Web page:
By Paul Gable
The resignation letter submitted by Horry County Council member James Frazier last week stilled questions that have been making the rounds lately.
Frazier is the record holder for service on county council having been the representative for Horry County District Seven since the county established single member districts. He has represented the citizens of District Seven for 35 consecutive years.
Recently, however, Frazier became notable for his absences, having not attended a council meeting since September 2015.
State law provides that three straight unexcused absences, by elected or appointed officials, create an automatic vacancy in the seat they hold. The law further provides that the chairman of the council, board, commission or committee the absent member sits on is required to immediately notify the governor of the vacancy.
This was not done in Horry County. Frazier missed six straight council meetings beginning in October 2015, but no notification to the governor was given. While Frazier was absent due to medical conditions, numerous sources agreed they were conditions from which he would not recover.
This is not about individuals or their service. The law is in place to assure continued representation to the citizens affected by these absences.
Frazier’s letter makes his resignation from his seat on council effective March 1, 2016. It could be argued, according to a strict interpretation of state law, a vacancy has existed in the District Seven seat since November 2015.
James Frazier served the county long and honorably for 35 years, a record not in danger of being broken. Like many athletes and politicians, he probably stayed a bit too long, but knowing when to quit is often difficult for the person involved.
Below is a Public Servant profile featuring Frazier that I did for Carolina Weekly several years ago:
Public Servant James Frazier
As a young man in the Bucksport Community, James Frazier wanted to be a professional baseball player. Instead, he became the longest serving member of Horry County Council with 32 (now 35) years of continuous service.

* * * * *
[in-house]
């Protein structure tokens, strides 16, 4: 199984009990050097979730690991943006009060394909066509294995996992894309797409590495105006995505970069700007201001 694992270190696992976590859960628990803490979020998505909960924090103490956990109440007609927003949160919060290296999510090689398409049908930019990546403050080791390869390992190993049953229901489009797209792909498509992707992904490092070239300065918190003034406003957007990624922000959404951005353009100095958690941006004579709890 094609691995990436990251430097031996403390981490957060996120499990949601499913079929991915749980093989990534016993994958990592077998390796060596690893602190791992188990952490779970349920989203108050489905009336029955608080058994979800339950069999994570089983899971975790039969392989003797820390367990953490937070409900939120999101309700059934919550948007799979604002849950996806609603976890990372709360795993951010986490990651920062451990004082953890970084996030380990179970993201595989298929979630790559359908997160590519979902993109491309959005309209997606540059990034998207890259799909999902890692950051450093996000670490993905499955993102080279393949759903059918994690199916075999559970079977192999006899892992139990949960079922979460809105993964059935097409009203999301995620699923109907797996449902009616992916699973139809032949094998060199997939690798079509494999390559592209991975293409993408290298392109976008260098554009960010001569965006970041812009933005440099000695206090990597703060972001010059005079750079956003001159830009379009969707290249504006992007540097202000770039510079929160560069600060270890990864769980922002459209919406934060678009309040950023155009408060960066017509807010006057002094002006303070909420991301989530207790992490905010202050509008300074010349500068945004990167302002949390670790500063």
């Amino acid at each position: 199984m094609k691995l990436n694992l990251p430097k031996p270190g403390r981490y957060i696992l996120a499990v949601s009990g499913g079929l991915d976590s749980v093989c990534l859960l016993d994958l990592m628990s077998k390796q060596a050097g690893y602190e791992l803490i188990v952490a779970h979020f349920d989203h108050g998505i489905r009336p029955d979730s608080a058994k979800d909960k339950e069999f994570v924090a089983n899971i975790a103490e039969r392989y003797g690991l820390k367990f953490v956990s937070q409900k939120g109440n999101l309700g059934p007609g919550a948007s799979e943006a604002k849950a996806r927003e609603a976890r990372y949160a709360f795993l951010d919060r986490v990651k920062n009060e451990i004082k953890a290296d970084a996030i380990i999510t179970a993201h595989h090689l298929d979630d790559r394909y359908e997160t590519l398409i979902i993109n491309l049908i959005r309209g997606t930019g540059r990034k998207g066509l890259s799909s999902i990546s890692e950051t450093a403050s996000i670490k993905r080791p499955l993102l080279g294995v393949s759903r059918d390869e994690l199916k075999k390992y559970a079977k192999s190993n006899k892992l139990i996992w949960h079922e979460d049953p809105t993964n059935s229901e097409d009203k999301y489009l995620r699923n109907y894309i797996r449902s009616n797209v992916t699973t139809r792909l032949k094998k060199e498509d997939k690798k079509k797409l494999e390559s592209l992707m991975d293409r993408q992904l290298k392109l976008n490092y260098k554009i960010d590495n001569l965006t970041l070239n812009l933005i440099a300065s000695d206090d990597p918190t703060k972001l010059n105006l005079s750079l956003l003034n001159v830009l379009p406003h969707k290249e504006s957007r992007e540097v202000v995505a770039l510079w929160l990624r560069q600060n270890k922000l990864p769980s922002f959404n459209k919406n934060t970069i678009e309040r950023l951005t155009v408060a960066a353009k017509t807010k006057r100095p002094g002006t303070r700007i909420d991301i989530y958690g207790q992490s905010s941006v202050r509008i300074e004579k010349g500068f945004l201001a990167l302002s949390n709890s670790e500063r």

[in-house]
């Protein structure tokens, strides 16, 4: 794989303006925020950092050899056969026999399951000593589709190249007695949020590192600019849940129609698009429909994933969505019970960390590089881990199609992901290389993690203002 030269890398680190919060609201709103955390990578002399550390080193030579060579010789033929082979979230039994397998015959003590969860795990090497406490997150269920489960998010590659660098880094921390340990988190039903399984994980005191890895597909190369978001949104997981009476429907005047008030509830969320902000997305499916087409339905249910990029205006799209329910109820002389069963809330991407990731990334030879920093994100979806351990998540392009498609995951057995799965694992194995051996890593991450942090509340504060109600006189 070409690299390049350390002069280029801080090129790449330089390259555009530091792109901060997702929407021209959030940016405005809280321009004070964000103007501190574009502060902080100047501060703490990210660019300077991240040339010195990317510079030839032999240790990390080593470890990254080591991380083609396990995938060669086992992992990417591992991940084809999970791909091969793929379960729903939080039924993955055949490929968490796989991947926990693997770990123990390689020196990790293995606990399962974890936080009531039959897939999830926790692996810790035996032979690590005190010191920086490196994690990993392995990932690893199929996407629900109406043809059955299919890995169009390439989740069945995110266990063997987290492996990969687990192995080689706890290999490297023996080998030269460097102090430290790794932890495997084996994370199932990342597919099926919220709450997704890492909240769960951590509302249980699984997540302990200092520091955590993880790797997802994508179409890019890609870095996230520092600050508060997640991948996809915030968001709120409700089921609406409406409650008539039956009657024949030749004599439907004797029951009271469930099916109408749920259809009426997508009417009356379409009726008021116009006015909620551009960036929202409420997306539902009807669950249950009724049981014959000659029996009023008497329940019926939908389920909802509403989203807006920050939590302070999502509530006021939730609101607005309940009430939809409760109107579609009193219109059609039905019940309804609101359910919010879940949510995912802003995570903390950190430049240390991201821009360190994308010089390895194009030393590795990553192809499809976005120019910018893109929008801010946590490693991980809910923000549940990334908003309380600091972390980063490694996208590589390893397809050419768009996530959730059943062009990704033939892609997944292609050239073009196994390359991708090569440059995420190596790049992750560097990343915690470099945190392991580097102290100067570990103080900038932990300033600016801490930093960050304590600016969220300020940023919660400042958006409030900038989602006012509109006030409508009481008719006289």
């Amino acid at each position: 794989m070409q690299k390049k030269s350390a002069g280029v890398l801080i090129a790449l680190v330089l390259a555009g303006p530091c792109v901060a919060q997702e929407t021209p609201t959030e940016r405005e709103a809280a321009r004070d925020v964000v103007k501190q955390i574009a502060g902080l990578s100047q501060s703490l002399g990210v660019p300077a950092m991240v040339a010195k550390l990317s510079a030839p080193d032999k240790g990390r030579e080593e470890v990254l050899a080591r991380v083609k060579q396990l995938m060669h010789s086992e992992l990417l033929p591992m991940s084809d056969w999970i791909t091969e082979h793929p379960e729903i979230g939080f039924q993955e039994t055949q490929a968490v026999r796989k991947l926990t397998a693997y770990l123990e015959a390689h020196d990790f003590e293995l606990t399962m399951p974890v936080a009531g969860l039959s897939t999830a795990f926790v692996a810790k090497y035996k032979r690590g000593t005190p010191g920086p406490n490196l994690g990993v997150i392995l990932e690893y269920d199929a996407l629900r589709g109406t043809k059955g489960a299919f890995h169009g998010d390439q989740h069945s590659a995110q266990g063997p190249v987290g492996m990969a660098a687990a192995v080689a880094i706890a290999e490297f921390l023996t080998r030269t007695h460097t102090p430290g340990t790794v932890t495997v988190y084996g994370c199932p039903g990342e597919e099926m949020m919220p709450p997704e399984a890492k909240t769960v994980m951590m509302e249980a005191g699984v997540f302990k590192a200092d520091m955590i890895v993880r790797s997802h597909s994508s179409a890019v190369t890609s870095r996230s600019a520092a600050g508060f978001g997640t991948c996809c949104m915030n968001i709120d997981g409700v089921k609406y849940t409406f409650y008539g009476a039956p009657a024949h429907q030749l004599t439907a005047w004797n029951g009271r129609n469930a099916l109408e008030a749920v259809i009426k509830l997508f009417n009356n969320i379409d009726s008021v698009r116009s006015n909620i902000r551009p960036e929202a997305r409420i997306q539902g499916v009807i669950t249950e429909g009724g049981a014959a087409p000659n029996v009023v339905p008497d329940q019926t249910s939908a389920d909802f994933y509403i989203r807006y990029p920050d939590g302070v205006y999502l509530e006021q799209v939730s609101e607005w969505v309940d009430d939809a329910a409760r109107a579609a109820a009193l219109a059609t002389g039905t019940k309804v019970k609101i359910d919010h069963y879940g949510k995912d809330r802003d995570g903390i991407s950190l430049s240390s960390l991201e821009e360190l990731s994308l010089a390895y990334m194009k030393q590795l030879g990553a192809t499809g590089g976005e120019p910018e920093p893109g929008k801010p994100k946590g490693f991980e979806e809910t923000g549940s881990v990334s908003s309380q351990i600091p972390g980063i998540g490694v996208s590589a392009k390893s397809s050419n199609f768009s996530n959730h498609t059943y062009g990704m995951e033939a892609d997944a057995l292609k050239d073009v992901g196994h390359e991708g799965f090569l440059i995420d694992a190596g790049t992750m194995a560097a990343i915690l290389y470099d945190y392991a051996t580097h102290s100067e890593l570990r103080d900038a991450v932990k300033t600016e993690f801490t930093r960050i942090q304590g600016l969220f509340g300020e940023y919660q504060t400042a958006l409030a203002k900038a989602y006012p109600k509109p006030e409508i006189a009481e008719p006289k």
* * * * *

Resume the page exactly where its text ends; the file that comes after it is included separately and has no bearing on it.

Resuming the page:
Frazier said he used to hear the Brooklyn Dodgers, New York Giants and New York Yankees on the radio. “I really wanted to be a ballplayer. However, I got married and had children and the dream went aside,” he said.
Frazier grew up on a farm where they plowed with oxen. He still remembers working the plow. “When my head was high enough to reach the handles, I was walking behind that ox in the field,” he said.
Frazier took a 5 1/2-year hiatus in New Jersey after graduating from high school. During that time he became interested in politics.
“I got interested in politics when John Kennedy ran for president in 1960,” he said. “I volunteered to work for his campaign and I was out many nights knocking on doors to get people to vote for him.”
After marrying in New Jersey and having his first son, Frazier and his family returned to Bucksport.
“When my son was born, I decided I wanted to raise a ‘good country boy’, so we came back home,” he said.
Frazier returned to farming until he made his first successful run for Horry County Council in 1979. He hoped serving on council would allow him to help the small farmers in Horry County.
At the same time, Frazier went to work for the South Carolina Department of Agriculture as a consumer specialist, a position he held for 23 years.
“We accomplished some things to help farmers, but not as much as I would have liked,” Frazier said.
Paving dirt roads in rural Horry County became an early political goal for Frazier, who still holds that goal today.
“When I first joined council, there were over 1,000 miles of dirt roads in the county,” Frazier said. “I worked closely with Rep. John Jenrette to get assistance from the federal government for the roads. It is still a battle we are working on. It now costs $500,000 to pave one mile of dirt road in Horry County.”
Frazier said he recognized early in his political career that growth would become the biggest long-term challenge for Horry County government.
“As long as the ocean is here, people will come,” he said. “Keeping up with growth and change while we try to maintain a good quality of life is the biggest challenge for council today.”
Frazier, represents District 7, one of the largest in the county. It includes half of Conway, U.S. 701 from the Georgetown County line to J. Reuben Long Detention Center and east to Highway 707.
“There is something going on all the time that my constituents want to talk about,” Frazier said. “I average over 30 calls per day from citizens who have questions or need some type of help.” He added that the biggest lesson he has learned from his years of government service is patience.
“Things don’t happen in government overnight, even though we often wish they did,” Frazier said. “It takes a lot of patience to get things done, but eventually we get there.”
Frazier said when he was first elected, there was no rural fire service and everybody had to come to Conway to do business with the county. “We have extended those services in the county and we will continue to work to provide services to the people.”